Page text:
Every “good china” plate, saucer, egg cup and casserole dish was meant to be used—no matter how much your grandmother might’ve protested.

By Sarah Baird
January 24, 2020

Growing up, few things seemed more dazzling to me than the cabinet full of dinnerware, glasses and serving dishes at my grandmother’s house that we never, ever actually used for dining purposes. Emerald green parfait glasses that I could just imagine spooning ice cream out of; delicate porcelain plates with glittering gold trim passed down through generations; a red-velvet-lined wooden box with shiny silverware I dreamed of holding in my hot little hand during mealtime. (My fantasies were elaborate, what can I say.)

But for all practical purposes, these items might as well have been behind museum glass or part of a window display: there was an invisible “do not disturb” sign stopping anyone in their tracks who might actually want to—horror above horrors—actually eat with them.

That’s why, when I inherited several of the pieces as an adult, I made a promise to myself to break their “look, but don’t touch” legacy by (gasp!) using the good china regularly.

“Good china” in this instance is a catch-all term for those tableware items that previous generations often deemed too “fancy” or dainty for everyday use, and also conjures up memories of my grandmother dismissively balking at any mention of breaking the seal on the “do not disturb” cabinet by saying, “We might dirty up the good china.” (Yes, I’m aware this makes zero sense.)

But in my house today, dirtying up the “good china” is a pretty much daily occurrence. There’s something to be said for using beautiful, heirloom items in the course of day-to-day life as a way to bring a bit of celebration to even the most humdrum weekday meals. A bowl of hastily made spaghetti just feels a little bit more interesting in a gorgeous porcelain bowl, and an inexpensive bottle of red becomes festive in those lightweight, critical-darling wine glasses your sommelier friend splurged on for your wedding gift.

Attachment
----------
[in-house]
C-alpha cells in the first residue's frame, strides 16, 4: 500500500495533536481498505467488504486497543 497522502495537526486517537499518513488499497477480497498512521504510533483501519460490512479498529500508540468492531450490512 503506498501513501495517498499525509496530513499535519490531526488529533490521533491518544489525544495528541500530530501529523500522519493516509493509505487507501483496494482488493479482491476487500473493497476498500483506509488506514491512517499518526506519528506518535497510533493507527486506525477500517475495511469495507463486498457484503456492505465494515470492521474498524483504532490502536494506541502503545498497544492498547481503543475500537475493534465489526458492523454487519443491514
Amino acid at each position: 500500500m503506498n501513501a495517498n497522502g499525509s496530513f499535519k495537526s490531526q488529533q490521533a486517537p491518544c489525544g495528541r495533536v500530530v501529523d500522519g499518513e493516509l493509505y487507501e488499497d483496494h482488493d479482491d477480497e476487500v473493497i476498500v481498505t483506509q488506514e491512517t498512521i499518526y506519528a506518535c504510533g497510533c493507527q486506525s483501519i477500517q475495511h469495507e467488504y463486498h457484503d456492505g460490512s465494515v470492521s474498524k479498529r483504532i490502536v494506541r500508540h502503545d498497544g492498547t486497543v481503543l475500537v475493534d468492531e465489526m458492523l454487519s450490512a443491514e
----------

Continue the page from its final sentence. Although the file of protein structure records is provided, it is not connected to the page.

Using the “good china” is also an instant mood-brightener. Often if I’m feeling a little glum, using one of my grandmother’s tea cups instead of a regular mug for my daily dose of earl gray is an instant mood brightener simply through the cup’s artistry and thoughtful details, as well as reminder of the strong family connection in pieces that have been treasured for generations. Do I sometimes worry I’ll accidentally break a cup or dish? Sure. But living in fear of klutzy disaster will never outweigh the importance of small, accessible moments of everyday happiness.

Every “good china” plate, saucer, egg cup and casserole dish was meant to be used—no matter how much your grandmother might’ve protested. Leaving these items to simply sit, looking pretty and collecting dust, seems to rob them of their utility and primary function in the world. So break out your fanciful cloth napkins for dinner tonight: It’s time to breath a little life back into the gorgeous pieces that have been sitting behind glass for too long.                    

 

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